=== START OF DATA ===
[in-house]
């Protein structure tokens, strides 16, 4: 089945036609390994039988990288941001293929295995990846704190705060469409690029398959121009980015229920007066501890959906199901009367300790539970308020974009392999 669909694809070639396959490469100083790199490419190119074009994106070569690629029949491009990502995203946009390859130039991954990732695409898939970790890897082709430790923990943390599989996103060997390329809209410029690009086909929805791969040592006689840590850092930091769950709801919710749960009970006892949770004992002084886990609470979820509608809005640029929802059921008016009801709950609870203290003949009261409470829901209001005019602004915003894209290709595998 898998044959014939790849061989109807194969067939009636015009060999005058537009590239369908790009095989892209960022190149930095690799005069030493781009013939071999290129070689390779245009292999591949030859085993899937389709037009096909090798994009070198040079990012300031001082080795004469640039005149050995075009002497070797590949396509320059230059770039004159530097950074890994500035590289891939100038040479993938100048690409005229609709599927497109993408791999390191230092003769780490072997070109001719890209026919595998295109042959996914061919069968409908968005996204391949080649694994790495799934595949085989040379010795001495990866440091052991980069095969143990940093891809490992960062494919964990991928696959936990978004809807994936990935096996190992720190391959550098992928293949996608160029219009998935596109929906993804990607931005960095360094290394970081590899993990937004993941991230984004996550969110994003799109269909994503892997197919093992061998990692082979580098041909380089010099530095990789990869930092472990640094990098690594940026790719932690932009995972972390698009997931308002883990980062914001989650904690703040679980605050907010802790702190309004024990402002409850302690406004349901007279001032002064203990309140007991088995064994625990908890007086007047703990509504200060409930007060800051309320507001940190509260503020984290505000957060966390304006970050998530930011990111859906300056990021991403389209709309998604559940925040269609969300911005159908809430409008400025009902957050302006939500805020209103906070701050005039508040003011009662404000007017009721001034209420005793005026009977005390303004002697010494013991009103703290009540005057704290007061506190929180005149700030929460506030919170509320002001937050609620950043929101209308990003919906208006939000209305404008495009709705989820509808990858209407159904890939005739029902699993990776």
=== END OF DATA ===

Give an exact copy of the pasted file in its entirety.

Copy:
[in-house]
């Protein structure tokens, strides 16, 4: 089945036609390994039988990288941001293929295995990846704190705060469409690029398959121009980015229920007066501890959906199901009367300790539970308020974009392999 669909694809070639396959490469100083790199490419190119074009994106070569690629029949491009990502995203946009390859130039991954990732695409898939970790890897082709430790923990943390599989996103060997390329809209410029690009086909929805791969040592006689840590850092930091769950709801919710749960009970006892949770004992002084886990609470979820509608809005640029929802059921008016009801709950609870203290003949009261409470829901209001005019602004915003894209290709595998 898998044959014939790849061989109807194969067939009636015009060999005058537009590239369908790009095989892209960022190149930095690799005069030493781009013939071999290129070689390779245009292999591949030859085993899937389709037009096909090798994009070198040079990012300031001082080795004469640039005149050995075009002497070797590949396509320059230059770039004159530097950074890994500035590289891939100038040479993938100048690409005229609709599927497109993408791999390191230092003769780490072997070109001719890209026919595998295109042959996914061919069968409908968005996204391949080649694994790495799934595949085989040379010795001495990866440091052991980069095969143990940093891809490992960062494919964990991928696959936990978004809807994936990935096996190992720190391959550098992928293949996608160029219009998935596109929906993804990607931005960095360094290394970081590899993990937004993941991230984004996550969110994003799109269909994503892997197919093992061998990692082979580098041909380089010099530095990789990869930092472990640094990098690594940026790719932690932009995972972390698009997931308002883990980062914001989650904690703040679980605050907010802790702190309004024990402002409850302690406004349901007279001032002064203990309140007991088995064994625990908890007086007047703990509504200060409930007060800051309320507001940190509260503020984290505000957060966390304006970050998530930011990111859906300056990021991403389209709309998604559940925040269609969300911005159908809430409008400025009902957050302006939500805020209103906070701050005039508040003011009662404000007017009721001034209420005793005026009977005390303004002697010494013991009103703290009540005057704290007061506190929180005149700030929460506030919170509320002001937050609620950043929101209308990003919906208006939000209305404008495009709705989820509808990858209407159904890939005739029902699993990776």